The Fire God

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Summary

After her sister is sold to auction, Leora decides to set a trapped god free to save her. However, her god of fire has lost his power and must use her and her mage powers just to function, living off her like a leech. Leora finds herself growing closer, dangerously warmer, to this deity and his unusual charm. Leora and her exiled god must race to rescue her kin before she is sold off like cattle and lost forever.

Genre:
Fantasy / Romance
Author:
A. A. Wright
Status:
Ongoing
Chapters:
20
Rating:
4.8 5 reviews
Age Rating:
18+

Chapter 1

“You better hurry, he’s still by the welcoming tree but not for long!”

“Thank you Ida!” I wheezed as I ran past the elderly woman. Despite the ordinariness of the day, it was indeed special. Never before had a mage recruiter ever shown up to this barren village. It had been several years since the last official wizard visited the town. And on the last occurrence, a terrible sickness had flooded the land. While the man was successful in bringing health and life back to the village, he did not stay long.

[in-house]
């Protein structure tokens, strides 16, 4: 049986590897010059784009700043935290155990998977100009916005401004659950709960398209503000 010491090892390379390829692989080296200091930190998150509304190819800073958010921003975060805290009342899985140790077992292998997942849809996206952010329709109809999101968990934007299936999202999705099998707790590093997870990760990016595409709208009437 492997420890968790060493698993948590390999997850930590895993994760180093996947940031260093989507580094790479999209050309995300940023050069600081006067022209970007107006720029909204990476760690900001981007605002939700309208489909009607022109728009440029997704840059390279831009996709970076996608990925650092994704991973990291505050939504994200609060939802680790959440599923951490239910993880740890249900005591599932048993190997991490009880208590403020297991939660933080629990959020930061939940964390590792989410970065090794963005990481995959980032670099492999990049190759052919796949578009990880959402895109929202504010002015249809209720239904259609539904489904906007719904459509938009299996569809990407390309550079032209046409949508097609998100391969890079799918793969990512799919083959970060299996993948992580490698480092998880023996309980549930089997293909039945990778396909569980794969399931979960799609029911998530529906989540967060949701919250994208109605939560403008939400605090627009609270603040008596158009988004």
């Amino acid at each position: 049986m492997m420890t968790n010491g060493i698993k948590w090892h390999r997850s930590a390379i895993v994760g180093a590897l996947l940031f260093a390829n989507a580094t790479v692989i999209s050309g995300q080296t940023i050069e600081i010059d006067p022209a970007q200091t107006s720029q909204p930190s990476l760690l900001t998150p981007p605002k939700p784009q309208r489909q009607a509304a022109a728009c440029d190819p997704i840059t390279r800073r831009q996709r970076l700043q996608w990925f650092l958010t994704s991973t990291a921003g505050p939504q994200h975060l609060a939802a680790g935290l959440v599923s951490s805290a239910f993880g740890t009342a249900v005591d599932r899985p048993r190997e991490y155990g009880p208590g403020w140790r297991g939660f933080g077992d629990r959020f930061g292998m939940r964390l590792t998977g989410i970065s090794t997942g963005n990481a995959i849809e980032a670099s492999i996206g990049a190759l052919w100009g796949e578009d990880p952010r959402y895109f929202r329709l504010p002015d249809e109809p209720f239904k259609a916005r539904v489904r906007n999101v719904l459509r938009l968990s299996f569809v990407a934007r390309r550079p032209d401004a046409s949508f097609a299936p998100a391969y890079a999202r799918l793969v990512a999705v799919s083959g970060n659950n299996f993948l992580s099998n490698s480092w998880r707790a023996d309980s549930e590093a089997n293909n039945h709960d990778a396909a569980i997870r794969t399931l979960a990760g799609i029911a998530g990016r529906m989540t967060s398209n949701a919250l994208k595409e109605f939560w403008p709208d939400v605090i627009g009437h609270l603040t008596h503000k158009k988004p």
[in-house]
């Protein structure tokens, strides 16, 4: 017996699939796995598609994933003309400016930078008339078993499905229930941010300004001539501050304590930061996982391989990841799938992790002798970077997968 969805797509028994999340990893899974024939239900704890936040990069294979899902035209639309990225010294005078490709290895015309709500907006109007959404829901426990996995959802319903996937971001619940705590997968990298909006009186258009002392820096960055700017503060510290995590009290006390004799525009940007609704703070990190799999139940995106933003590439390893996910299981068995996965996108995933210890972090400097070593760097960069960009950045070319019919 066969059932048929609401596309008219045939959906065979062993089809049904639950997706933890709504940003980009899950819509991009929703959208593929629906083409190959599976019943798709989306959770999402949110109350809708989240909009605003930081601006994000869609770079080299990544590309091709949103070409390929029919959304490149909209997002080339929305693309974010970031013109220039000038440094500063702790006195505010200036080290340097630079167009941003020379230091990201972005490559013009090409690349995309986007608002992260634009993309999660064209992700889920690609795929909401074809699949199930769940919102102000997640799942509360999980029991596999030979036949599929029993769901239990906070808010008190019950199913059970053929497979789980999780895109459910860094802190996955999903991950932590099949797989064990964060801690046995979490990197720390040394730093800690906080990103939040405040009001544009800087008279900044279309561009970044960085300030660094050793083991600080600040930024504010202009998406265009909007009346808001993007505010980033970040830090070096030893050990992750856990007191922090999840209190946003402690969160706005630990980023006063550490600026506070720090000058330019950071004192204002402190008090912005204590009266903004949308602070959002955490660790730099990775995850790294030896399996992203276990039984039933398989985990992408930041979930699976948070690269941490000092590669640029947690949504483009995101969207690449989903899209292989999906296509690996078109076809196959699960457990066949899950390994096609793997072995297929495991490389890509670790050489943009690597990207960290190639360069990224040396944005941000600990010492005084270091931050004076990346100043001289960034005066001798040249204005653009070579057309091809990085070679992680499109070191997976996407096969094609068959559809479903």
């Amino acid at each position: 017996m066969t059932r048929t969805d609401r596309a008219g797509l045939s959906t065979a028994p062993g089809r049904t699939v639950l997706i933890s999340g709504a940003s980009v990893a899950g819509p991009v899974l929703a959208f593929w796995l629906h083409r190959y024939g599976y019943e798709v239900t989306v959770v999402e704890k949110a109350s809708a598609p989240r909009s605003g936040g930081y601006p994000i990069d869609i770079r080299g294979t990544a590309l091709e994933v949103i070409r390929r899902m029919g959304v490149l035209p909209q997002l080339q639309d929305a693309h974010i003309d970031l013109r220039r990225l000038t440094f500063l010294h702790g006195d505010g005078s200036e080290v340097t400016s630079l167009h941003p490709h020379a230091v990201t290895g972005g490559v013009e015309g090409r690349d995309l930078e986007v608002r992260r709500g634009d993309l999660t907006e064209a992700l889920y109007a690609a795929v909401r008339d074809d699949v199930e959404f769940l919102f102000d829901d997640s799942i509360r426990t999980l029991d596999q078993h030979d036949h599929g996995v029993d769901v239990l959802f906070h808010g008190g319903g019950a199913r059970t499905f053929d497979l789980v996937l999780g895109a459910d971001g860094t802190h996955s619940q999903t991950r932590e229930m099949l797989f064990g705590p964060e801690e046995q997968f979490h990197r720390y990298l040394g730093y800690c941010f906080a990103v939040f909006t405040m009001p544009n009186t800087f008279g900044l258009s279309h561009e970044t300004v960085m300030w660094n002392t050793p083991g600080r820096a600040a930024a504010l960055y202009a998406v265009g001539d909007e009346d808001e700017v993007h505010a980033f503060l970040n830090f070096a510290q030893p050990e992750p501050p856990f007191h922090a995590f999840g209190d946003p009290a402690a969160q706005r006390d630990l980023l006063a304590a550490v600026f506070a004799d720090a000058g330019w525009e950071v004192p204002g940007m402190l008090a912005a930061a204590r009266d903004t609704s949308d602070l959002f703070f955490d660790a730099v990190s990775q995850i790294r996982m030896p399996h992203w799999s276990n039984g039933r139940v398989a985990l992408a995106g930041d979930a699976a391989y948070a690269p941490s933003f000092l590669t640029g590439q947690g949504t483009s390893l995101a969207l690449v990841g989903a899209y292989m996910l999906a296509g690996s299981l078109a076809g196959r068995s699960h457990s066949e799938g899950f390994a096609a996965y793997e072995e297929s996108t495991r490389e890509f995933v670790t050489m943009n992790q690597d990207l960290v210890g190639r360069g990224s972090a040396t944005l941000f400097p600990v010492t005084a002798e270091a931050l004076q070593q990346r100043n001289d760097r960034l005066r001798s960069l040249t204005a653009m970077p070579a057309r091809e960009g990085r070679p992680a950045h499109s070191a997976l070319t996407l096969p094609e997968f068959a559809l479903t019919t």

There was no time to even think of being drafted into the capital. But now – finally now, a real recruiter mage had shown up to the village. “Hey, Leora! You goin’ to the tree too?” A young boy named Igor happily skipped alongside me. He was a thin child, almost always covered in dirt. But his most noticeable feature was his nosiness. Igor’s most favorable hobby was to involve himself in everyone’s business, no matter how mature it may be.

“Yup! No time to chat though.” I quickened my pace down the long windy path we called a road. “I’ll tell you about it when I get back!” I called out way ahead of him now. With no time to waste, I broke into a run and cut across the grassy hills. Small houses made of stone and wood scattered about. Their inhabitants slowly returned from their day of harsh labor, trudging along the incline of the slopes.